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    30+ years ago when I got an M3, 35,50 & 90 my Nikon SLR stuff went on the shelf. Sadly, several years later it was stolen, so back to Nikon until I recently got a Kiev 2a. No M3, but still lots o' fun.
     
  13. Bateleur

    Bateleur Member

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    For many years I used SLR exclusively, mainly due to the type of photographs I took then, wildlife and nature necessitating telefoto and macro. Nowadays my subject matter is very different and am therefore almost 100% a rangefinder user. Being small and light even my back is much happier about the switch.:smile:
     
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  15. Brian Legge

    Brian Legge Member

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    I grew up on SLRs, starting with my parents Canon A1. It was the only type of camera I knew.

    I got into rangefinders about a year ago and have been shooting either rangefinders or larger formats almost exclusively since. A mix - a medium format rangefinder - is my most recent obsession. :smile:
     
  16. darkosaric

    darkosaric Subscriber

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    Well,

    I have Leica M3 with summicron 50 and M6 with color skopar 35/2.5 - but still I am using more and enjoying more using Nikon F3 with 50 or 105/2.5.
     
  17. benjiboy

    benjiboy Subscriber

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    Because it's a sweeping generalization that he does nothing in his assertion to substantiate, to me it's more like a statement of prejudice without any evidence to support it, which lenses ?, which SLR s ?, which range finder cameras ?
     
  18. andysig

    andysig Member

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    Like many people I eventually arrived at rangefinders. Somehow they just seem "right". I have kept just one SLR body with a macro lens simply because that is something rangefinders can't do. I find that rangefinders have got me taking far more pictures than I ever did with an SLR.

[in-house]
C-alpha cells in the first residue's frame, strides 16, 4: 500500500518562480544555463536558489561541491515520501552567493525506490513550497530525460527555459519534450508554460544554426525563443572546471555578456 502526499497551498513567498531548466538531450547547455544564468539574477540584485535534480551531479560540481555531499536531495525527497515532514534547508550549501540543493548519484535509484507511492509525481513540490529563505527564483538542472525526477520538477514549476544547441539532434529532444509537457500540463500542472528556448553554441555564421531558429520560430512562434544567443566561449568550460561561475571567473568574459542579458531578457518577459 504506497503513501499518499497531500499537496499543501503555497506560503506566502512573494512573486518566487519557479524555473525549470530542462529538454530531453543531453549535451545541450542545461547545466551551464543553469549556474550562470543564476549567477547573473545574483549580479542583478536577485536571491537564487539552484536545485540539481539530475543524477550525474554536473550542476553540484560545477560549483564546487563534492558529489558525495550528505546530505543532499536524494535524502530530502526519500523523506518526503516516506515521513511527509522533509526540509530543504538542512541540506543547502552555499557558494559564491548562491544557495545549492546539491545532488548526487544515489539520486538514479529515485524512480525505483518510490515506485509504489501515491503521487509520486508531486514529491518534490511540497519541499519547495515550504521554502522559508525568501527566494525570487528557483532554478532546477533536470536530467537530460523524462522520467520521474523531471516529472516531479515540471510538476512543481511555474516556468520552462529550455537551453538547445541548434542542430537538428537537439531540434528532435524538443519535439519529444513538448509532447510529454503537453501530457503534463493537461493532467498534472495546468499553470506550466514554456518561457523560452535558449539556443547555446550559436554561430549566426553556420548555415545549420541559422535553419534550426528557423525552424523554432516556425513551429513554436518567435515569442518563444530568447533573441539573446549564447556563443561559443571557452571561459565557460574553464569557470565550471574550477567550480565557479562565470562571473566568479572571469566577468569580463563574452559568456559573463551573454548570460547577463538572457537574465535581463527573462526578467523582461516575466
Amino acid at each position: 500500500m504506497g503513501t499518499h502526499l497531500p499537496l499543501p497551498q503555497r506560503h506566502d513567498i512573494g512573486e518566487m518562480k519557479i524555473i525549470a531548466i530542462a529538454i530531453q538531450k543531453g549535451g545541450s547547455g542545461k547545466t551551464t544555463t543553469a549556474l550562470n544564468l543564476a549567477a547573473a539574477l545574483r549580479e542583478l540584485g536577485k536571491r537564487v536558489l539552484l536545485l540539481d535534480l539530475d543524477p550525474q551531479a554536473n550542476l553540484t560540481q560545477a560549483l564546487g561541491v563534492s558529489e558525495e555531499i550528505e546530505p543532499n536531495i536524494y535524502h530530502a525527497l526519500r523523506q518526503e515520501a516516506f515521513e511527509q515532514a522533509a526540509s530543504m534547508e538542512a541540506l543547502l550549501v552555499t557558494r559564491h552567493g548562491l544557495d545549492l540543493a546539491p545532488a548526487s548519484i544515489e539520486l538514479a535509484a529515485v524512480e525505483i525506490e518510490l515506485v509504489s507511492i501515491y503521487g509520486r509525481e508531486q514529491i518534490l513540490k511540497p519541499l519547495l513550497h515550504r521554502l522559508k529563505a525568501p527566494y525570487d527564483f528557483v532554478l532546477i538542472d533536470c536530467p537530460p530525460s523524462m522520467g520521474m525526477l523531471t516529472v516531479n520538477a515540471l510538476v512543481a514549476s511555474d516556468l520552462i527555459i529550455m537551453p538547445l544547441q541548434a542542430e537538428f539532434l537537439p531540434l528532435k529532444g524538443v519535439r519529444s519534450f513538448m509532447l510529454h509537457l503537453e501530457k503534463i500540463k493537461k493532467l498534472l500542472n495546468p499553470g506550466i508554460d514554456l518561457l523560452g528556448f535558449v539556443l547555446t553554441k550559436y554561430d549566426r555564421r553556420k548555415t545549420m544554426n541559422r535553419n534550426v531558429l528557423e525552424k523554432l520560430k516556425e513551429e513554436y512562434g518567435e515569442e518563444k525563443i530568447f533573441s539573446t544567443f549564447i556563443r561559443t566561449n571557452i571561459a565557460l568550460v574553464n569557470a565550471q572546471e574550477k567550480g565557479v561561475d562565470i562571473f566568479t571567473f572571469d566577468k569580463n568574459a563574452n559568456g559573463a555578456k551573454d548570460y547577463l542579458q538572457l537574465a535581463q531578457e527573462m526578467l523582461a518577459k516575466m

19. philosomatographer

    philosomatographer Member

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    Don't get me wrong, I really like my Leica M3, but your sweeping statements are simply not true. Not only are there 35mm SLR cameras that are as small, or even smaller, than Leica M bodies (Olympus OM system comes to mind) but there are many SLR lenses that are demonstrably superiour to anything Leica or Zeiss has ever made for rangefinder cameras. Also (especially if you're hand-holding) lens sharpness doesn't matter - only the subject matters!

    It all depends on the style of your photography. Of the many internet memes about rangefinders that are untrue (such as their supposedly superiour optics, better handholdability, etc) one that strangely does seem to be true, is that people seem to notice them less for spontaneous portraits. Just the other day I attended a party, and these two lovely ladies - even though I photographed them from about a metre away - was simply unaware that I had photographed them! If this was the first time this had happened, I could discount it, but it's a regular occurrence - people seem to have some sort of built-in response to an (especially if it's a black / modern-looking) SLR camera.

    Really?
    [​IMG]
    (Leica M3, Voigtländer Heliar 50mm f/3.5)

    To the OP, enjoy your rangefinders! I have a different problem - my 4x5in view camera is taking over...!
     
  20. georg16nik

    georg16nik Member

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    @benjiboy & philosomatographer,
    SLR wide angles are mediocre compared to RF ones.
    The SLR ones use more complex optical scheme, more surfaces for the light to pass through, while the RF ones are simpler, easier to correct, perform better, have less distortion and so on.
    RF can have 100% or more viewfinder coverage, while with SLR that is a challenge if You want a smaller body.
    There is no SLR smaller than Leica I or II or even III*.. even the M bodies and lenses are tractors compared to the original Leica I system.
    There is no 50mm SLR lens that is more compact than Leitz Elmar 1:3,5/50 and perform so good.
    There is no wide angle SLR lens that is more compact than KMZ Russar MR-2 1:5,6/20, let alone being even close to its optical performance.
     
  21. Prest_400

    Prest_400 Member

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    I really like my OM-1. The most "rangefinderish" SLR around (it seems). I've seen comparisons and it's very similar to an M3 in size. It's not very much bigger than an Olympus trip 35! I should use it more often.
    I might have to try RF someday, although that my progression might be going to MF rather than using more 35mm.